The exec VP-marketing for Miller Brewing Co. has done it by steering the beer's strongest marketing program since the brewer jettisoned the first generation "Tastes great, less filling" ads a decade ago. The strategy is to take aim at Anheuser-Busch's Bud Light and position Miller Lite as the better-tasting, low-carb alternative.
After years of searching for a successful strategy, Miller Lite now is emulating the comparison tests of Cendant Corp.'s Avis and PepsiCo's Pepsi. Miller has spurred sales by touting that Lite has fewer carbs. It has run ads saying Lite beats Bud Light in taste tests. It's held tens of thousands of "taste challenges" at bars and night spots nationwide .
"The fundamental shift ... was taking more of a challenger mentality," says Mr. Mikulay, 53, pre- viously Philip Morris USA's senior VP-marketing.
The direction sprang out of a comprehensive review in 2003 of Miller's portfolio. That happened after South African Breweries bought Miller from Philip Morris Cos., creating SABMiller. Among the findings: Miller Lite's taste and carb count could be used as selling points.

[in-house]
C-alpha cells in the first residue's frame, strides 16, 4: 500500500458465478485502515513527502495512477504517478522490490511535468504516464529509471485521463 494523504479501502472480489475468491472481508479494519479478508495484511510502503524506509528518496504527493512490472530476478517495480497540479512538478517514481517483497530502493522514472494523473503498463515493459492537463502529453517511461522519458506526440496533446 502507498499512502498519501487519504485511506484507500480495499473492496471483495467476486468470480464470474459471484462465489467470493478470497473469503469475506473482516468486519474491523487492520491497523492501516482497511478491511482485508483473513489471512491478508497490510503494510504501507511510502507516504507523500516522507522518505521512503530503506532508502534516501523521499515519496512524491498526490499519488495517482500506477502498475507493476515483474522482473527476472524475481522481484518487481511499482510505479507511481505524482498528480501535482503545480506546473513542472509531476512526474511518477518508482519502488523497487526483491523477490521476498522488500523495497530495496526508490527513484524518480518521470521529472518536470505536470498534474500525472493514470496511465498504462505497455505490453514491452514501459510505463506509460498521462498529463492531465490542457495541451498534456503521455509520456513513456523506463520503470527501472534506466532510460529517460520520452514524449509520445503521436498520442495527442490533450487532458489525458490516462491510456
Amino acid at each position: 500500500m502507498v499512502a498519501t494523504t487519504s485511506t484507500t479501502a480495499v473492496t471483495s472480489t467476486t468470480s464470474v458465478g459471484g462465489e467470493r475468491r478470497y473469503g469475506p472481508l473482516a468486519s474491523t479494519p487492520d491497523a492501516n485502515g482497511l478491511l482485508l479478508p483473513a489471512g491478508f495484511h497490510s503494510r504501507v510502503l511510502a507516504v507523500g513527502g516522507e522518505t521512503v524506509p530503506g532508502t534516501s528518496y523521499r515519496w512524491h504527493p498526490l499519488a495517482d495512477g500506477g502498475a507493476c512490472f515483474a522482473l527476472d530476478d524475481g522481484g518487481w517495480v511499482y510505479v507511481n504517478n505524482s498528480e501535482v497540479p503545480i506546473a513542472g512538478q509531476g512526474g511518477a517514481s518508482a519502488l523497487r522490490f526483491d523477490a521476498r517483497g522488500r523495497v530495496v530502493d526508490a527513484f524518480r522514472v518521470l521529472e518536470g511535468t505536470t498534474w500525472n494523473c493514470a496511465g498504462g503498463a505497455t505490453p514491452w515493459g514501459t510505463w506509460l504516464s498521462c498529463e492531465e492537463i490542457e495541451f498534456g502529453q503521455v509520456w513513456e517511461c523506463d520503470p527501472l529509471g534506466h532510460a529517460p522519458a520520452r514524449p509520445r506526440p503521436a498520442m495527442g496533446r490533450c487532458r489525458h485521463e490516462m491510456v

"We have found a compelling point of difference for the brand that's resonating with consumers," Mr. Mikulay says.
The numbers bear that out. Miller Lite shipments increased 0.6% in 2003 to 15.7 million barrels after slipping since 1999, according to figures from Beer Marketer's Insights. In August, the brand celebrated 12 straight months of year-over-year sales increases.
Miller Lite, however, won't overtake its archrival anytime soon-Bud Light shipped 38.1 million barrels in 2003, according to Insights.
But A-B certainly noticed that last year marked Bud Light's smallest sales increase in eight years, thanks to the popularity of Lite and A-B's own low-carb Michelob Ultra.
Mr. Mikulay knows he can't rest. "We've got to be nimble [and] smart," he says. "We have to be one step ahead."